Everything You Need to Know On Nissan's New ProPILOT Autonomous Tech

The race for self-driving cars hots up

If the Space Race was a big thing in the mid 1950s, then the competition to fully master self-driving technology and offer it (safely) to the masses is one of the highlights defining the contemporary automotive industry.

There's no doubt that 100% autonomous cars will become a reality in the future, yet this trend is only in its diapers at the moment. Tesla, for example, spearheads this fresh movement courtesy of the Autopilot function available in the Model S, but Mercedes-Benz and BMW are closing in thanks to the technology credentials seen in the new S-Class/E-Class and 7 Series, respectively.

While we're sure other carmakers are working on solutions that would lead to fully autonomous cars, Nissan made a step forward with the ProPILOT, introduced by the Japanese market-bound new Serena minivan.

In Nissan's own words, the ProPILOT feature was "designed for highway use in single-lane traffic" and makes it the first Japanese automaker to come up with automatic operation of the steering-accelerator-brakes trio. In other words, it's similar yet a tad more advanced system than the one offered by Toyota's Safety Sense pack or Lexus' Safety Plus suite.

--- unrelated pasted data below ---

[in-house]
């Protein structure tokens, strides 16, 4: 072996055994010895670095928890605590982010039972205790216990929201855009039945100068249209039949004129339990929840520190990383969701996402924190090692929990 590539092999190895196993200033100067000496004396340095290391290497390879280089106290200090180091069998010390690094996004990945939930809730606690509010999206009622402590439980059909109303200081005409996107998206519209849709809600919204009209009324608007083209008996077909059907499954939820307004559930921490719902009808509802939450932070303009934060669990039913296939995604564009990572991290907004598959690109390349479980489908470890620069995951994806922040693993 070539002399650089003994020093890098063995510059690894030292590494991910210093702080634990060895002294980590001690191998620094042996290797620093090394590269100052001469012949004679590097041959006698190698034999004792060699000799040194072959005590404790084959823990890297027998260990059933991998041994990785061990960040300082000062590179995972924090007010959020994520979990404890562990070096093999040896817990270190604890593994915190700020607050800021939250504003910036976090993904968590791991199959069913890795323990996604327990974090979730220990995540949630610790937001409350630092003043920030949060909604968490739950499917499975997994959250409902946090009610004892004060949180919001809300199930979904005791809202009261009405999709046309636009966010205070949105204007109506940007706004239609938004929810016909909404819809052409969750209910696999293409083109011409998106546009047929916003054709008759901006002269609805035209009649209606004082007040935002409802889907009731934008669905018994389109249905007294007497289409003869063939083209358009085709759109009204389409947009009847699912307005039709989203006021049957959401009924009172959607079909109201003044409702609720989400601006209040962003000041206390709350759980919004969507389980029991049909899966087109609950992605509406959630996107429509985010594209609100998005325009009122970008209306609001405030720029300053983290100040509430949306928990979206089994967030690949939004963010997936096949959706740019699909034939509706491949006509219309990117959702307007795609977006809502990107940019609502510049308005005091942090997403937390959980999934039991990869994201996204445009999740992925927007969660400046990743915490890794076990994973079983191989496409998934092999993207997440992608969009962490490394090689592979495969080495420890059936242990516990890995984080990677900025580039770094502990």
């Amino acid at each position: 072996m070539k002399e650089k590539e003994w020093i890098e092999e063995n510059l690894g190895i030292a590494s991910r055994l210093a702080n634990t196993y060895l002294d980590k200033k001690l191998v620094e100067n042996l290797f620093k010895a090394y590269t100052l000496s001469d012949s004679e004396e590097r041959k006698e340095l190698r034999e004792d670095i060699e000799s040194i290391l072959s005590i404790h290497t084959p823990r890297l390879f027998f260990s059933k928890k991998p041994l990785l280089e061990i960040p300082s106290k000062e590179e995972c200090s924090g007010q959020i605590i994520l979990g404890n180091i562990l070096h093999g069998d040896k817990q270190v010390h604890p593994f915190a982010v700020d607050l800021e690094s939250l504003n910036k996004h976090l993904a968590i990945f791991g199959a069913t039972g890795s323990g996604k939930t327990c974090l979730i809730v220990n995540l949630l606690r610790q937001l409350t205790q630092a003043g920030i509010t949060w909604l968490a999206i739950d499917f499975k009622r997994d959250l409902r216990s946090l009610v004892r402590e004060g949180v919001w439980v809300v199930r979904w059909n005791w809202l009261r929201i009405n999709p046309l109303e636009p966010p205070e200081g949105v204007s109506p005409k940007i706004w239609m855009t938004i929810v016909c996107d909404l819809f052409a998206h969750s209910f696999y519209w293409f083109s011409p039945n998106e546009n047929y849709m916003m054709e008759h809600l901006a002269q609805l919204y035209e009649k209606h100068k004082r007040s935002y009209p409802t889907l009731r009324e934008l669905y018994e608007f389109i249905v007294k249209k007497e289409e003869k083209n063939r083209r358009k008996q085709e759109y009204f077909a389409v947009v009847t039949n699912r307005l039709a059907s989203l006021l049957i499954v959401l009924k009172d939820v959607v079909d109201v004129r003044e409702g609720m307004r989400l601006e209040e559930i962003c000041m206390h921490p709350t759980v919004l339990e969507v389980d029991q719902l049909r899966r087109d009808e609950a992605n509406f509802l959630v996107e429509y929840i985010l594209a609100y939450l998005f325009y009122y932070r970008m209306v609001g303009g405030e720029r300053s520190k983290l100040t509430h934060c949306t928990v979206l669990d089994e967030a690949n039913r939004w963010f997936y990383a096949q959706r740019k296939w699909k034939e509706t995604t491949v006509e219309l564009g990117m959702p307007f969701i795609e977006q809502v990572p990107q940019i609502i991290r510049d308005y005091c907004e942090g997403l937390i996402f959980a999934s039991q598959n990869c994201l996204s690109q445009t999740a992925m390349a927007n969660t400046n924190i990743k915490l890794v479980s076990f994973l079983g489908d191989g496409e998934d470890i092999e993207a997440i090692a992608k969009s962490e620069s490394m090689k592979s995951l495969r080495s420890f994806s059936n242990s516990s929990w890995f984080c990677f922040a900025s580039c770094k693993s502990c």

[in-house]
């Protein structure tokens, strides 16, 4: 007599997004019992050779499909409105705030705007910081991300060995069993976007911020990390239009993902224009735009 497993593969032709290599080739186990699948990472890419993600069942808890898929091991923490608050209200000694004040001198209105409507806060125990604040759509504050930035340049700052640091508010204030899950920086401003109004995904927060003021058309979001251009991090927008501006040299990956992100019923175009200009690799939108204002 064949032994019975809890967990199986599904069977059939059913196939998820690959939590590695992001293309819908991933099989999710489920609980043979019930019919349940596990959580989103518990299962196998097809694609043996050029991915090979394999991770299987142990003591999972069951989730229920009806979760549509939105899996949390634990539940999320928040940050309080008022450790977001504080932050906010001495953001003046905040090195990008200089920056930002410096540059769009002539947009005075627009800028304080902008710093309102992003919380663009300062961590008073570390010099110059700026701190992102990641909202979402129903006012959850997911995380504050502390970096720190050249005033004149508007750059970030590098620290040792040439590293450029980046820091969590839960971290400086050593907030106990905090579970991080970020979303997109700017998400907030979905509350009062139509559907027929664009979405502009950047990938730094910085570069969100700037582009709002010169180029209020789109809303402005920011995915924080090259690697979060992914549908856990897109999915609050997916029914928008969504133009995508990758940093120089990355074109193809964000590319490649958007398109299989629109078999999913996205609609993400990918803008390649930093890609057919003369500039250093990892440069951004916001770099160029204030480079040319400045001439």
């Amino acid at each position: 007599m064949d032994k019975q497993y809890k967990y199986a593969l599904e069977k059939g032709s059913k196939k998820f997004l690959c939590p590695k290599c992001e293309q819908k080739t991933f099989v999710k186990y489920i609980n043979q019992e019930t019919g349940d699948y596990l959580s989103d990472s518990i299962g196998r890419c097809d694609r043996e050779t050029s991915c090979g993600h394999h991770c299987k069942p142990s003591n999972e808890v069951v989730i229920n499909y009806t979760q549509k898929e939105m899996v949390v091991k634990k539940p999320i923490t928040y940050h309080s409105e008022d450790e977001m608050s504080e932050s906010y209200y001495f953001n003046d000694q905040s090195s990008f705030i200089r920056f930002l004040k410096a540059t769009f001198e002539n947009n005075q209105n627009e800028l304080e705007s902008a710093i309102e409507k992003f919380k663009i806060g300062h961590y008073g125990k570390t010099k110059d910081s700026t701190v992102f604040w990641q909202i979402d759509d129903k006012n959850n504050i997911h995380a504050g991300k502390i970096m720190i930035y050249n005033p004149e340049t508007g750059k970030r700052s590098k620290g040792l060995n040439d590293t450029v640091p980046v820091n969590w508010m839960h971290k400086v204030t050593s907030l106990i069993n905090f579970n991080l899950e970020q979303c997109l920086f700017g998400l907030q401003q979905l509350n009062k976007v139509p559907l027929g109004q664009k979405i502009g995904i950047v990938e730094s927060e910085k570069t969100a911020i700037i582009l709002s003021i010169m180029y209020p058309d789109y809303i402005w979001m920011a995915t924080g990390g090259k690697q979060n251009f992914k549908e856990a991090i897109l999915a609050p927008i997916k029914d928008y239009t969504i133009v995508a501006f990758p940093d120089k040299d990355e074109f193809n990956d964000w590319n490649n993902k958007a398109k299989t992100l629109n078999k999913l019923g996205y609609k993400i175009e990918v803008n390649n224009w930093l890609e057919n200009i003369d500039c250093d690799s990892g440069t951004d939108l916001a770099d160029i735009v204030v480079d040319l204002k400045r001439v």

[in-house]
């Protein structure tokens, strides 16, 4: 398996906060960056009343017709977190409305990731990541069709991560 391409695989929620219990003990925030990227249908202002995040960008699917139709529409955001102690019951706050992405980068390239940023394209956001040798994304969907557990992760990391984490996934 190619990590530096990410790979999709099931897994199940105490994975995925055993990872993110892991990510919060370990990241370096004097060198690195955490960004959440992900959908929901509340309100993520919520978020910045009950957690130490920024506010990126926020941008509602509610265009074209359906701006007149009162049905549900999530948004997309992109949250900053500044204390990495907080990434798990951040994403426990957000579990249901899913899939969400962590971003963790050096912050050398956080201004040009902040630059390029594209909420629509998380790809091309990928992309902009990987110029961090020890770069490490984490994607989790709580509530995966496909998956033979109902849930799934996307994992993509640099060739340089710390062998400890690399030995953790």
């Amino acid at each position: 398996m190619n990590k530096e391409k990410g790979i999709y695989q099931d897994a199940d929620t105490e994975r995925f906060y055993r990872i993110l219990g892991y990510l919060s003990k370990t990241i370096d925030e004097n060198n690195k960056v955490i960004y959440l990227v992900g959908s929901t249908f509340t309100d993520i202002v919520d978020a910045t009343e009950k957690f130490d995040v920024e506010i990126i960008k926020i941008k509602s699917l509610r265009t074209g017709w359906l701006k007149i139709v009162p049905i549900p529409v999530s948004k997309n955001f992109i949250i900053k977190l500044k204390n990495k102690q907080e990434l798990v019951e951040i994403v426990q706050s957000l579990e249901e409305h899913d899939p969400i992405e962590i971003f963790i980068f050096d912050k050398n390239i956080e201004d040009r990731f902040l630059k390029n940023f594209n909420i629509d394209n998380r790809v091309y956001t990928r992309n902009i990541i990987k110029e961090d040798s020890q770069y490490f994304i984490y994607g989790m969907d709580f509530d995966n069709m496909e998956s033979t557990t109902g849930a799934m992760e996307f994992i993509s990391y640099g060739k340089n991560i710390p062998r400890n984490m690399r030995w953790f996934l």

You can activate the ProPILOT mode using dedicated switch located on the steering wheel, and from there the system takes over. While active, ProPILOT uses a speed preset chosen by the driver - which must be between the 30 km/h-100 km/h interval - to keep a safe distance from the vehicle in front, while simultaneously keeping the car centered in its lane by reading asphalt markers. Also, the feature works on bending road sections.

Using a mono camera fitted with image processing software, the ProPILOT can recognize in 3D depth vehicles in front. So, for example, when the car in front stops, the system applies the brakes to draw the vehicle to a halt and keep it there, even if the driver's foot is off the brake pedal. To resume driving, ProPILOT can be re-activated via the steering wheel button or by gently pressing the gas pedal.

For now, all we know is that the European Nissan Qashqai will get the same tech in 2017, while Nissan will continue to work on this technology to enable automatic lane changes on highways and autonomous driving on city roads and intersections. The first feature could be ready by 2018, while the second might show up in 2020.

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